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If such a receptacle exists, what is the (US) NEMA designation for a 250V receptacle with a terminal on the back for hot#1, and one for hot#2, a ground terminal, and also a place to attach neutral, where the receptacle is prong-compatible with an L6-20P plug? And are such receptacles available with GFCI protection? Or is neutral not needed/available?

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3 Answers 3

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NEMA type 6 is for hot, hot, ground. Used for welders, heaters that do not require neutral.

If the device(comes with NEMA 6 plug) and you have a three wire cable plus ground, then you just cap/wire nut the neutral wire.

You want to look for NEMA L6-20R receptacle.

For devices using two hots, neutral and ground you look for NEMA type 14 plugs/receptacles.

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    You can put both NEMA 6-20R and NEMA 14-20R receptacles (with or without the L for locking) on the same GFCI breaker if you have some devices that need one and some that need the other. Just don't connect the Neutral to the NEMA 6 devices.
    – Ecnerwal
    Mar 29, 2023 at 14:02
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If such a receptacle exists, what is the (US) NEMA designation for a 250V receptacle with a terminal on the back for hot#1, and one for hot#2, a ground terminal, and also a place to attach neutral, where the receptacle is prong-compatible with an L6-20P plug?

No such thing exists. The NEMA L6-20 plug/socket specification excludes neutral. Many 240V loads do not need neutral. (A/C, water heater, EV charging, well, compressor, welder). If you ran cable w/ neutral to the socket box, then just cap off neutral when you wire the socket.

If you have an application that needs neutral (dryer, range, RV) ... then you need to use the NEMA 14 family sockets.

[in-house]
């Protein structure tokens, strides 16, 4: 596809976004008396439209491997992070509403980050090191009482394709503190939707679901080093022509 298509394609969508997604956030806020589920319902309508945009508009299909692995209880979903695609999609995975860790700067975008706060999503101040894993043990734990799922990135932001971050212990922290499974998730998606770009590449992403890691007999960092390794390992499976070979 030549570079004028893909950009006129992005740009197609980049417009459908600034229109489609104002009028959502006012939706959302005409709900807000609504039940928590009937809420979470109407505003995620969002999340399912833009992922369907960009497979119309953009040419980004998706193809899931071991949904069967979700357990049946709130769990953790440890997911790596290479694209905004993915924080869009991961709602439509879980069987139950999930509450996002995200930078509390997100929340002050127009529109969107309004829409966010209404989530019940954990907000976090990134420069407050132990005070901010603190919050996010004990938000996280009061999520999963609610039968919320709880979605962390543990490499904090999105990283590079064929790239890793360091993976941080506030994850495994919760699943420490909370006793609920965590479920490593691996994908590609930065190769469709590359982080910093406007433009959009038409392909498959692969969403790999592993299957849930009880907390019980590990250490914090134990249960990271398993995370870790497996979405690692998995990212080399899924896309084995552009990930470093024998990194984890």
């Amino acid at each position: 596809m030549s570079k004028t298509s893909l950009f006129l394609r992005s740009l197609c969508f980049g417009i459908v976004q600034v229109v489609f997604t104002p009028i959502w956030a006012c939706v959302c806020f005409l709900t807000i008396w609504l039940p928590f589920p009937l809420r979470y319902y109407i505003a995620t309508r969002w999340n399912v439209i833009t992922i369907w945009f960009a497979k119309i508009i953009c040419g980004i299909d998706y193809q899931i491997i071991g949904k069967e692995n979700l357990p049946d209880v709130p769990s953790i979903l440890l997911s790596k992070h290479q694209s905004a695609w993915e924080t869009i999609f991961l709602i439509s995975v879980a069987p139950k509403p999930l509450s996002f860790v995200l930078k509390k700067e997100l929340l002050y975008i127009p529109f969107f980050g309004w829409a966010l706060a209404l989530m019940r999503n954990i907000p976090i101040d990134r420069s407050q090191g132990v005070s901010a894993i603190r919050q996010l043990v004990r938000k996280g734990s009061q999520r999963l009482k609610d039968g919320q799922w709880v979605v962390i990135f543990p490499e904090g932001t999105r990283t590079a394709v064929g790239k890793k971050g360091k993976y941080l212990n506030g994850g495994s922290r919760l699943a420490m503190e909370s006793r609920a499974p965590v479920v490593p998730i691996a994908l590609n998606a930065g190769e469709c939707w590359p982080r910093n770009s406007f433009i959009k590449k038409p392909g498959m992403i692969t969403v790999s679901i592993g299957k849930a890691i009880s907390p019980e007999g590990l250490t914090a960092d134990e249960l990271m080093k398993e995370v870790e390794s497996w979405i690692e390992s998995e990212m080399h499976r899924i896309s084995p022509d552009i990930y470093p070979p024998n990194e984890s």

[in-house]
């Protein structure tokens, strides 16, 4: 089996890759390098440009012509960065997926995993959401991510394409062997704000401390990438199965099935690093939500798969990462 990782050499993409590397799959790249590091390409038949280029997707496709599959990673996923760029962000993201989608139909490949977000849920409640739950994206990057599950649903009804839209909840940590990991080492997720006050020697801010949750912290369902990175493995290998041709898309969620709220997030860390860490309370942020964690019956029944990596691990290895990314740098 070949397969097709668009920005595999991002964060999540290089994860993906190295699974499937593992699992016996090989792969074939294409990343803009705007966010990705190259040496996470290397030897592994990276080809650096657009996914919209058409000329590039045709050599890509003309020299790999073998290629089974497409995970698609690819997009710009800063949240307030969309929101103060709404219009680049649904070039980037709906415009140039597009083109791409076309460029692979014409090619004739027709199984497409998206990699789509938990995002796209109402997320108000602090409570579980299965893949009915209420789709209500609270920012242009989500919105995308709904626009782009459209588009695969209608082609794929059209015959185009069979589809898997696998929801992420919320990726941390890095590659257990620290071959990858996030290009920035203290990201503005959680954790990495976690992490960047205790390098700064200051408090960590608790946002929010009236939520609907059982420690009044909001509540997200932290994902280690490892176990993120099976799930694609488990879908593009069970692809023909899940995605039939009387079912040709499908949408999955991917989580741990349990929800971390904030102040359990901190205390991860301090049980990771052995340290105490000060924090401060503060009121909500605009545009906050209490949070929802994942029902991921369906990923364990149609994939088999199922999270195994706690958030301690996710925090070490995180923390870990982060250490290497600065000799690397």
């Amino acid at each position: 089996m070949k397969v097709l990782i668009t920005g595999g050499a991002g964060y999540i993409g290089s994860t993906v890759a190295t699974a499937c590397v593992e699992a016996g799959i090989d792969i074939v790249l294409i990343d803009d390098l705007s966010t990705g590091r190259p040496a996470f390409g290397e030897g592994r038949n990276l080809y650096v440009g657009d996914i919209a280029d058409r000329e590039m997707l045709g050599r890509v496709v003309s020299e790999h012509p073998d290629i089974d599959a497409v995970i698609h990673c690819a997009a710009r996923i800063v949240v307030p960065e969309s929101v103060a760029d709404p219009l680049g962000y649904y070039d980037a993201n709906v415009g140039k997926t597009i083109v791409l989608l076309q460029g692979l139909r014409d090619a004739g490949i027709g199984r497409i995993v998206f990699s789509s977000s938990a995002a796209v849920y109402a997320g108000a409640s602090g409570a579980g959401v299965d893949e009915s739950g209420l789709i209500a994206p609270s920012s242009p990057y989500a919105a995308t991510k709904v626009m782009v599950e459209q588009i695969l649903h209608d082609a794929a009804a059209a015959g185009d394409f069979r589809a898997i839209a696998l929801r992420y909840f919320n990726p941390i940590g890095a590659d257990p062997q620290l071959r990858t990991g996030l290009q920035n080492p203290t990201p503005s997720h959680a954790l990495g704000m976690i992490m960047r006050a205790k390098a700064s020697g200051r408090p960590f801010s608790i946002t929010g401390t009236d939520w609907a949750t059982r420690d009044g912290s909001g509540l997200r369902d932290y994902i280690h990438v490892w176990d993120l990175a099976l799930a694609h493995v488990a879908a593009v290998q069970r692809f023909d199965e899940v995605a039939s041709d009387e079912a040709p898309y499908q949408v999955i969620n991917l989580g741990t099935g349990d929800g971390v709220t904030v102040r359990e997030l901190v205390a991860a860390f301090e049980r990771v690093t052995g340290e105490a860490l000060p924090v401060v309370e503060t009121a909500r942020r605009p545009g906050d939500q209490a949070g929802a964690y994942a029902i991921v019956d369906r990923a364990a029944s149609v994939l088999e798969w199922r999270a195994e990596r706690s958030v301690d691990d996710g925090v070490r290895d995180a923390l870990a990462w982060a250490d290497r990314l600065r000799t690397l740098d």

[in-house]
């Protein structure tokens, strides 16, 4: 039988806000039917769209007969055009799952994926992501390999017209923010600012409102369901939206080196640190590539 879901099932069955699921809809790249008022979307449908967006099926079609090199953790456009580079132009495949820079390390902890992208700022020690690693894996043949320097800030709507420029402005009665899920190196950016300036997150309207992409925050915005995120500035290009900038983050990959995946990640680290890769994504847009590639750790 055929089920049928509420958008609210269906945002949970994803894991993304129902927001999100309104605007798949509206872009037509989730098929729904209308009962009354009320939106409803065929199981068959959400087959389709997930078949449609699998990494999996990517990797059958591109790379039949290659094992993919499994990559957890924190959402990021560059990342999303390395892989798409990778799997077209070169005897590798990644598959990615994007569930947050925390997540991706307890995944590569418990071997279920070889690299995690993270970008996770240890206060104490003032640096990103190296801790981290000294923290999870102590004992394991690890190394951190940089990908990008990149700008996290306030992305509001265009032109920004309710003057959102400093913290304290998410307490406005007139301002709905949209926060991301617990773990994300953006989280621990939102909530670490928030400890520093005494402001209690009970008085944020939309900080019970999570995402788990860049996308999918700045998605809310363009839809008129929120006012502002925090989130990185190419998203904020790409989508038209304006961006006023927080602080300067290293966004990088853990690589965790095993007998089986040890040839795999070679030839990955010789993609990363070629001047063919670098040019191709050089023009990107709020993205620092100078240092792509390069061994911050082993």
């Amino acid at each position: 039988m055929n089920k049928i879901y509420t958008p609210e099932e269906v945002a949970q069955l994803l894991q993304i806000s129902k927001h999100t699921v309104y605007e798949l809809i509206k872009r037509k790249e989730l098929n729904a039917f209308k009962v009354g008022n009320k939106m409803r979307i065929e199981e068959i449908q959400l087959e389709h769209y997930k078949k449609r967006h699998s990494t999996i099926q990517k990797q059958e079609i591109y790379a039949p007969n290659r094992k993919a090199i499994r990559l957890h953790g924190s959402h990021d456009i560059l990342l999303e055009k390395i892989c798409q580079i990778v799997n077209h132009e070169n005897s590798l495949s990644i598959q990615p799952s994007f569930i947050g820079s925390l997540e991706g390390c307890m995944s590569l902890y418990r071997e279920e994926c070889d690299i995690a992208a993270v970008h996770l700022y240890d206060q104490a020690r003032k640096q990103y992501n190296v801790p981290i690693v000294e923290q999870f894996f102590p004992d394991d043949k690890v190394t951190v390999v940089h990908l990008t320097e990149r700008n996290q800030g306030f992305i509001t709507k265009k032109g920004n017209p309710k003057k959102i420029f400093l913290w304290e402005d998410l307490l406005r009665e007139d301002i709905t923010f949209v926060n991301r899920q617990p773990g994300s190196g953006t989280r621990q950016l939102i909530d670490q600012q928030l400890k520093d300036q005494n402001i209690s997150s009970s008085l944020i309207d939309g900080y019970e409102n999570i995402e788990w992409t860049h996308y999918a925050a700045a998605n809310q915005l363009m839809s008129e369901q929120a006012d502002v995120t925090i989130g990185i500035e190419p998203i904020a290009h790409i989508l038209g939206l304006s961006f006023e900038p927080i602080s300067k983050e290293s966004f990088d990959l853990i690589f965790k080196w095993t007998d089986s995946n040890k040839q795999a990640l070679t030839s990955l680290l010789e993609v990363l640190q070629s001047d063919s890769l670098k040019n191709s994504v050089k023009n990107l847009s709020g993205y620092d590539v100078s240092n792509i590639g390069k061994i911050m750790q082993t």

And are such receptacles available with GFCI protection?

Absolutely not. There is no 240V GFCI receptacle anywhere on the market*. If you need to provide GFCI protection to one, you'll have to learn more about how GFCI works (hint: it's NOT a receptacle, that's just a way that some GFCIs are packaged). You use a GFCI breaker for that, they're around US$100.



* Except for the Tesla or J1772 "Fetch" connector used for EV charging. The EV wall unit contains a smart GFCI. As such, a second dumb GFCI should not be used on hard-wired EV connections.

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  • My situation is a garage, and I was reading on the HomeDepot website: "GFCI protection is required for all 125-volt to 250-volt receptacles rated 50 amps or less, not exceeding 150 volts to ground, supplied by a single-phase branch circuit in the following: Basements, all areas, including unfinished portions Bathrooms, all areas Crawlspaces, all areas Garages, including service bays and similar areas, but not show rooms and exhibition halls" so I though maybe there was a 250V outlet with built-in GFCI analogous to the 120V version. Does a home garage count as a "garage" in that sense?
    – mr blint
    Mar 29, 2023 at 19:03
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    @mrblint "Maybe there was a 250V outlet with built-in GFCI" (implied: that would be 1/3 the price of a GFCI breaker) - nope. Not yet, anyway. Note that the 240V GFCI requirement only applies to states which adopted NEC 2020 and did not delete the requirement (some did, because it has serious issues). I suspect when such a 240V GFCI non-breaker arrives, it will take the form of a deadfront so they don't have to make a separate version for 6-15, 6-20, 6-30, 14-30, 6-50, 14-50, L6-15, L6-20, ad nauseum. Mar 29, 2023 at 19:12
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    @Harper-ReinstateMonica: What's surprising to me is the EU doesn't have them (unless something changed since last year they don't).
    – Joshua
    Mar 29, 2023 at 21:51
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    @Joshua Most EU setups use whole house RCCDs as the main breaker (diy.stackexchange.com/questions/187144/…), so there is minimal to no market for outlet GFCI/RCDs. Mar 29, 2023 at 22:55
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    @Joshua At least in the UK 30mA RCDs are used for personal protection. I don't know where this idea that "Europe is only after parallel arc faults" comes from. Mar 29, 2023 at 23:14
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To answer the second part of the question I've never seen a 250V in-wall GFCI receptacle. Pretty sure they're not made. You need to use a GFCI Breaker or an expensive portable plug-in GFCI outlet.

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